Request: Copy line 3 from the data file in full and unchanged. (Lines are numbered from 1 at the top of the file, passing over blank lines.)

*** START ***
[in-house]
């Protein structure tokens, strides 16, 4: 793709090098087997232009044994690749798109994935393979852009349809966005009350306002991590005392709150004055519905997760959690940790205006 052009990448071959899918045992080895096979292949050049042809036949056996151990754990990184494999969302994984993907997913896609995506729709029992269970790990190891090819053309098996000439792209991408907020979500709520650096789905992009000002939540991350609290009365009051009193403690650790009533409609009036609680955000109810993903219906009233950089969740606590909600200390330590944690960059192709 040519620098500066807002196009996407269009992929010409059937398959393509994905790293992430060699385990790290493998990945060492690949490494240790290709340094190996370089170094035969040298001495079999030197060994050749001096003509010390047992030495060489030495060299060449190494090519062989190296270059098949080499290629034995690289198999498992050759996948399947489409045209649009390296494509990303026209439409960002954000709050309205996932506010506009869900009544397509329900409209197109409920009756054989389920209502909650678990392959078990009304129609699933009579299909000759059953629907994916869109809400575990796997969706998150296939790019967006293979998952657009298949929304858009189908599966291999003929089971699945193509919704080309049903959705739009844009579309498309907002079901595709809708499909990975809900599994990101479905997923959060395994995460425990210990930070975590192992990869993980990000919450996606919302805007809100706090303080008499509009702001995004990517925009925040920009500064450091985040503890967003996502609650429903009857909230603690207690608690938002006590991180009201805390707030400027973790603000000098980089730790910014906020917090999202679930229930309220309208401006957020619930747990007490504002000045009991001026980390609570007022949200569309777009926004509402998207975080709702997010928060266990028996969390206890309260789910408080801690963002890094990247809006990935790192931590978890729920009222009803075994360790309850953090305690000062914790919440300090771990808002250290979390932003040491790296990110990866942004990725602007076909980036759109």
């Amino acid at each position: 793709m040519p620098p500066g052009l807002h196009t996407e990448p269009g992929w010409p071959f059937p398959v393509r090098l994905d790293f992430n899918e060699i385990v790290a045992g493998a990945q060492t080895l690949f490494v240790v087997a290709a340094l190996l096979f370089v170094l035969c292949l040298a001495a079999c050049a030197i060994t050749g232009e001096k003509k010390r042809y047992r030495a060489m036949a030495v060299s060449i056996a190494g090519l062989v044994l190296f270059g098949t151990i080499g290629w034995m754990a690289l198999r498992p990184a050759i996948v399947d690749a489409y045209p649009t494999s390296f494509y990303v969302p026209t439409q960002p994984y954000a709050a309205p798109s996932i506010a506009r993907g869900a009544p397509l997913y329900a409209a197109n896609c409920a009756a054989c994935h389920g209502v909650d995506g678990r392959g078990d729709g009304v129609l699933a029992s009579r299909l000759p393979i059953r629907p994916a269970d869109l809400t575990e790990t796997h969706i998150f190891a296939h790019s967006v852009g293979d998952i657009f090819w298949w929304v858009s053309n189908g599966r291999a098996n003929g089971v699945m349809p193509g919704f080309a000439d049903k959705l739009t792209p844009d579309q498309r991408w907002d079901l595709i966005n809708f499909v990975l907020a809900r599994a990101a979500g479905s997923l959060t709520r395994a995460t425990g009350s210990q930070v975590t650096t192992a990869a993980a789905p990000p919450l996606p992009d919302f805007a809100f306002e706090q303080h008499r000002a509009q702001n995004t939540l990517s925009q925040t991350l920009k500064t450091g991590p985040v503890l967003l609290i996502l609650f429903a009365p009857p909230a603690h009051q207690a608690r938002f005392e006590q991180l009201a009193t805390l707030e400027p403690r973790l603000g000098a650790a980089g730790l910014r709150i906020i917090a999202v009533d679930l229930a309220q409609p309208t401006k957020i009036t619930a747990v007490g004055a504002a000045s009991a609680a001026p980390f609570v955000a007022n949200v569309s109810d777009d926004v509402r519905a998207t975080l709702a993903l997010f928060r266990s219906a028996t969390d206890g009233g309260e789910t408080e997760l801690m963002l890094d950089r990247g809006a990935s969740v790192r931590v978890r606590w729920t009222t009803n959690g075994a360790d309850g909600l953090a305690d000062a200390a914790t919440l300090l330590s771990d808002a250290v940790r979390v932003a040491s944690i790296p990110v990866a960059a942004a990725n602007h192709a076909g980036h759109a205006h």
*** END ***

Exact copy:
């Amino acid at each position: 793709m040519p620098p500066g052009l807002h196009t996407e990448p269009g992929w010409p071959f059937p398959v393509r090098l994905d790293f992430n899918e060699i385990v790290a045992g493998a990945q060492t080895l690949f490494v240790v087997a290709a340094l190996l096979f370089v170094l035969c292949l040298a001495a079999c050049a030197i060994t050749g232009e001096k003509k010390r042809y047992r030495a060489m036949a030495v060299s060449i056996a190494g090519l062989v044994l190296f270059g098949t151990i080499g290629w034995m754990a690289l198999r498992p990184a050759i996948v399947d690749a489409y045209p649009t494999s390296f494509y990303v969302p026209t439409q960002p994984y954000a709050a309205p798109s996932i506010a506009r993907g869900a009544p397509l997913y329900a409209a197109n896609c409920a009756a054989c994935h389920g209502v909650d995506g678990r392959g078990d729709g009304v129609l699933a029992s009579r299909l000759p393979i059953r629907p994916a269970d869109l809400t575990e790990t796997h969706i998150f190891a296939h790019s967006v852009g293979d998952i657009f090819w298949w929304v858009s053309n189908g599966r291999a098996n003929g089971v699945m349809p193509g919704f080309a000439d049903k959705l739009t792209p844009d579309q498309r991408w907002d079901l595709i966005n809708f499909v990975l907020a809900r599994a990101a979500g479905s997923l959060t709520r395994a995460t425990g009350s210990q930070v975590t650096t192992a990869a993980a789905p990000p919450l996606p992009d919302f805007a809100f306002e706090q303080h008499r000002a509009q702001n995004t939540l990517s925009q925040t991350l920009k500064t450091g991590p985040v503890l967003l609290i996502l609650f429903a009365p009857p909230a603690h009051q207690a608690r938002f005392e006590q991180l009201a009193t805390l707030e400027p403690r973790l603000g000098a650790a980089g730790l910014r709150i906020i917090a999202v009533d679930l229930a309220q409609p309208t401006k957020i009036t619930a747990v007490g004055a504002a000045s009991a609680a001026p980390f609570v955000a007022n949200v569309s109810d777009d926004v509402r519905a998207t975080l709702a993903l997010f928060r266990s219906a028996t969390d206890g009233g309260e789910t408080e997760l801690m963002l890094d950089r990247g809006a990935s969740v790192r931590v978890r606590w729920t009222t009803n959690g075994a360790d309850g909600l953090a305690d000062a200390a914790t919440l300090l330590s771990d808002a250290v940790r979390v932003a040491s944690i790296p990110v990866a960059a942004a990725n602007h192709a076909g980036h759109a205006h």